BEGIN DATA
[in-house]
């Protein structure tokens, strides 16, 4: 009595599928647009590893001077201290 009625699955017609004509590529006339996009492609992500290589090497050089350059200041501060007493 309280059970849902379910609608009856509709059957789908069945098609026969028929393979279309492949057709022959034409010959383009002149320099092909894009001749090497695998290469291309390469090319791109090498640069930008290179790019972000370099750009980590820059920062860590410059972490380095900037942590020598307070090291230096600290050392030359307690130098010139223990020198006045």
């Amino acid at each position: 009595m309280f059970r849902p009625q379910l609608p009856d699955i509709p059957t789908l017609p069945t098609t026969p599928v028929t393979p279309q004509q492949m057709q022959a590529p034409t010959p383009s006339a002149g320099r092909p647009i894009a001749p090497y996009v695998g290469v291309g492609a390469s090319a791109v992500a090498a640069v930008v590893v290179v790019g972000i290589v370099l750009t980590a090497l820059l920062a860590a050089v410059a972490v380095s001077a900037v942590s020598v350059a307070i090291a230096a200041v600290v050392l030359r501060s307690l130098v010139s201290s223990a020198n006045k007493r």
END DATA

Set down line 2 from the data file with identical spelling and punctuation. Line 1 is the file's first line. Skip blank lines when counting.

């Protein structure tokens, strides 16, 4: 009595599928647009590893001077201290 009625699955017609004509590529006339996009492609992500290589090497050089350059200041501060007493 309280059970849902379910609608009856509709059957789908069945098609026969028929393979279309492949057709022959034409010959383009002149320099092909894009001749090497695998290469291309390469090319791109090498640069930008290179790019972000370099750009980590820059920062860590410059972490380095900037942590020598307070090291230096600290050392030359307690130098010139223990020198006045």